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    4. Like a house of cards, even!

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    5. I've seen different games suggest dynamic combat round lengths, but I think that can get a bit weird without also equally abstract position and movement. Then it gets tricky to answer questions like how many shots can an archer get on a charging goblin.

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    6. Edgewise: Brendan links to a blog post discussing abstracting missiles below, though the link is outdated. It's here now.

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  3. I went and watched a clip of the fight. It's just a bit over 2 minutes long. That means, even rounding up to the next whole minute, we're talking about a D&D combat that lasts three rounds! Very interesting.

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    1. The inescapable conclusion is that both Robin Hood and Sir Guy of Gisborne are only 1st level Fighting Men. ;)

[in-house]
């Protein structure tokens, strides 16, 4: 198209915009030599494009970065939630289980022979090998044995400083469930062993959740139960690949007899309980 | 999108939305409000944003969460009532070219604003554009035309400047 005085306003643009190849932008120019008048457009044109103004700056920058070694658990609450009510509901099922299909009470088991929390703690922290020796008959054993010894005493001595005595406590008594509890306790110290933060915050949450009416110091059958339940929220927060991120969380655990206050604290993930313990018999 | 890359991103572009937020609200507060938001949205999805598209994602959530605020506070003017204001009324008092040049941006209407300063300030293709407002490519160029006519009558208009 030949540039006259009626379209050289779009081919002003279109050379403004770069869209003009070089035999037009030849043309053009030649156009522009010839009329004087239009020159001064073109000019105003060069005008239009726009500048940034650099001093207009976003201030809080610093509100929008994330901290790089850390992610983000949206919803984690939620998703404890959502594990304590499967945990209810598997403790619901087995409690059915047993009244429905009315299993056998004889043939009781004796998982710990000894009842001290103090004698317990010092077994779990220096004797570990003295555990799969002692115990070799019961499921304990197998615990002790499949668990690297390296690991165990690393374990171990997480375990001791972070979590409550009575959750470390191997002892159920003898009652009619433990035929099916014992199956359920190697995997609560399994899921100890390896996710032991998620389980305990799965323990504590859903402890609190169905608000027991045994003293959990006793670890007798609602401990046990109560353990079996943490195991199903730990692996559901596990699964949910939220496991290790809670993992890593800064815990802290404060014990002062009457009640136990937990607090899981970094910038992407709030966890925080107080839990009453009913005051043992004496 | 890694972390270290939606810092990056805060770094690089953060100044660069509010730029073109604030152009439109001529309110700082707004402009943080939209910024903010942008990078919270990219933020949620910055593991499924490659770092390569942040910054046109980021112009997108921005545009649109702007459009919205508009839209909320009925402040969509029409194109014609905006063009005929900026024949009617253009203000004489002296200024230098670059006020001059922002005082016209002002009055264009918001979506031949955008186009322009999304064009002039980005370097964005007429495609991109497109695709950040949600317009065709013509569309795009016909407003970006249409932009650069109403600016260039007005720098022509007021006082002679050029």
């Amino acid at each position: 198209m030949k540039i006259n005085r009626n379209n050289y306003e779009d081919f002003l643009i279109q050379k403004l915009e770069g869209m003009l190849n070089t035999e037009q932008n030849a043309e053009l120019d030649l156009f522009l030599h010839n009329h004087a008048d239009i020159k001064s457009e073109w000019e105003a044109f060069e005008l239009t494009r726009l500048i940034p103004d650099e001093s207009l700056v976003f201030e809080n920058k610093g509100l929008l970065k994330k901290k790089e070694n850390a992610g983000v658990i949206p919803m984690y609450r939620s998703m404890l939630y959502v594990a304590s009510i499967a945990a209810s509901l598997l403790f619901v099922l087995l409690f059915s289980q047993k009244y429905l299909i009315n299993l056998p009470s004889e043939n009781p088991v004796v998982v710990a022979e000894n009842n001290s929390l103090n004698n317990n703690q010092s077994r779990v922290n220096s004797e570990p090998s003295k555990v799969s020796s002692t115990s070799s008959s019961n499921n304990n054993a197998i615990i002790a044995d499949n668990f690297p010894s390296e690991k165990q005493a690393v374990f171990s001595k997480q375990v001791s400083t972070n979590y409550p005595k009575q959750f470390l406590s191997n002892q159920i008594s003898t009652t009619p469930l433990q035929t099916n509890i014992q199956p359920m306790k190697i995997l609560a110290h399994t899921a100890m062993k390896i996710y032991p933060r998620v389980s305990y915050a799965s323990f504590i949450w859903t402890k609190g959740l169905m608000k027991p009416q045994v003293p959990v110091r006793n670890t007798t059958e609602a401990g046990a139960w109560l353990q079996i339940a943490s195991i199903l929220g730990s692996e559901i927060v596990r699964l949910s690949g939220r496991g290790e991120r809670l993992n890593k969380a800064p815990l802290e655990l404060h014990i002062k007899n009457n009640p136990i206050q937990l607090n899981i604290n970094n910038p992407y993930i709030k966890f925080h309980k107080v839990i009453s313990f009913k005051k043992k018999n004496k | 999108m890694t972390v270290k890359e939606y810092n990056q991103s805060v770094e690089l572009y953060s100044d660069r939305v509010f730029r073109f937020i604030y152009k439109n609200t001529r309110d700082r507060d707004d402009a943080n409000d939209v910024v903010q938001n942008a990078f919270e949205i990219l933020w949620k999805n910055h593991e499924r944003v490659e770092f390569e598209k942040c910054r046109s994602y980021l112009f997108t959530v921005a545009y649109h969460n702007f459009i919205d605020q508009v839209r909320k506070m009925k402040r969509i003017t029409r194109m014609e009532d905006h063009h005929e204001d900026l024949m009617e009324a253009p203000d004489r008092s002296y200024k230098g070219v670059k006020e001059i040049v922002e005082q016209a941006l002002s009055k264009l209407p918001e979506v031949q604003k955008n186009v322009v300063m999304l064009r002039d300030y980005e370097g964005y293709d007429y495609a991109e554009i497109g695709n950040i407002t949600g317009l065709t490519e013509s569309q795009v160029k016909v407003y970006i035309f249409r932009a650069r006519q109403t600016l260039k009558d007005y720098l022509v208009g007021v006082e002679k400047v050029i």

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    2. Low-level, at best. If I were to break the fight down into D&D rounds without any embellishment, it might go like:

      Round 1 - Fighting on the stairs. Robin hits Gisborne for X damage.

      Round 2 - Fighting has moved off the stairs into the hall. Gisborne hits Robin for X damage.

      Round 3 - Continued fighting in the hall, Robin hits Gisborne and rolls well enough to kill him.

      If Robin was fighting with a long sword and rolled max damage on both hits, Gisborne could have had in excess of 16 hit points

      One interesting bit of note is how stuff that would later get systematized in D&D and other systems--disarms, or the appearance of allied fighters--would probably just be part of the DM's narration of the combat round. "You did 8 damage? Okay, you manage to maneuver Gisborne down the stairs, forcing him to jump off the side to the floor of the hall. You quickly follow, kicking his dropped sword back to him."